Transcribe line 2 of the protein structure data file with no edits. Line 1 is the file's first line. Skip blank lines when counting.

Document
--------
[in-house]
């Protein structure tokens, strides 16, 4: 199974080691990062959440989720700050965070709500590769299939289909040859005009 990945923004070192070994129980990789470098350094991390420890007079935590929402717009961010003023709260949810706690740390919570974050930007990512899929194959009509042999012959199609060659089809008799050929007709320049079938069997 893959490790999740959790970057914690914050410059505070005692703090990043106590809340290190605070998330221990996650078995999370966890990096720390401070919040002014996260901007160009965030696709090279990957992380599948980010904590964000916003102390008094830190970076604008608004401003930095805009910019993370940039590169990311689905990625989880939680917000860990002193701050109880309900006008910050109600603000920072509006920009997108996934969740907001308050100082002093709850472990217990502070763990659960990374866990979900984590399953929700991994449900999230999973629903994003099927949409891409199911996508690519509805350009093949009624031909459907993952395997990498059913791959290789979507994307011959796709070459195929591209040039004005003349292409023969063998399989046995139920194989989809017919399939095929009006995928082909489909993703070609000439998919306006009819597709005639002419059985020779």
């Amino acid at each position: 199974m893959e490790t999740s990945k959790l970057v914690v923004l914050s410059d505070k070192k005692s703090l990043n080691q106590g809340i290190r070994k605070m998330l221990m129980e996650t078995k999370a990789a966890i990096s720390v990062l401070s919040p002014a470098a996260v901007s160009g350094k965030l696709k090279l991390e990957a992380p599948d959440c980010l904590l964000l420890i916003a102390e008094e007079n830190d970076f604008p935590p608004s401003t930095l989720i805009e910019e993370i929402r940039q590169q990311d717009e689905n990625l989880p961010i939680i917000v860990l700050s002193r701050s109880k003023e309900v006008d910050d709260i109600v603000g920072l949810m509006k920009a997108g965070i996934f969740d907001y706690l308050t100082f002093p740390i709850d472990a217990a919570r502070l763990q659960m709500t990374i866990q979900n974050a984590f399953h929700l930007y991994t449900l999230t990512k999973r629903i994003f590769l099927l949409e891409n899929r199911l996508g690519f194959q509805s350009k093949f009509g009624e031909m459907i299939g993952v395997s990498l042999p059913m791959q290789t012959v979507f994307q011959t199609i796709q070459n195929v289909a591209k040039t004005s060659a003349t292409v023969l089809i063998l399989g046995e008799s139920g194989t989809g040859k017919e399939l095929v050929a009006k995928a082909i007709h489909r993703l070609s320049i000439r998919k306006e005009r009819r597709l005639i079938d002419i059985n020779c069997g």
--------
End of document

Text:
């Protein structure tokens, strides 16, 4: 199974080691990062959440989720700050965070709500590769299939289909040859005009 990945923004070192070994129980990789470098350094991390420890007079935590929402717009961010003023709260949810706690740390919570974050930007990512899929194959009509042999012959199609060659089809008799050929007709320049079938069997 893959490790999740959790970057914690914050410059505070005692703090990043106590809340290190605070998330221990996650078995999370966890990096720390401070919040002014996260901007160009965030696709090279990957992380599948980010904590964000916003102390008094830190970076604008608004401003930095805009910019993370940039590169990311689905990625989880939680917000860990002193701050109880309900006008910050109600603000920072509006920009997108996934969740907001308050100082002093709850472990217990502070763990659960990374866990979900984590399953929700991994449900999230999973629903994003099927949409891409199911996508690519509805350009093949009624031909459907993952395997990498059913791959290789979507994307011959796709070459195929591209040039004005003349292409023969063998399989046995139920194989989809017919399939095929009006995928082909489909993703070609000439998919306006009819597709005639002419059985020779």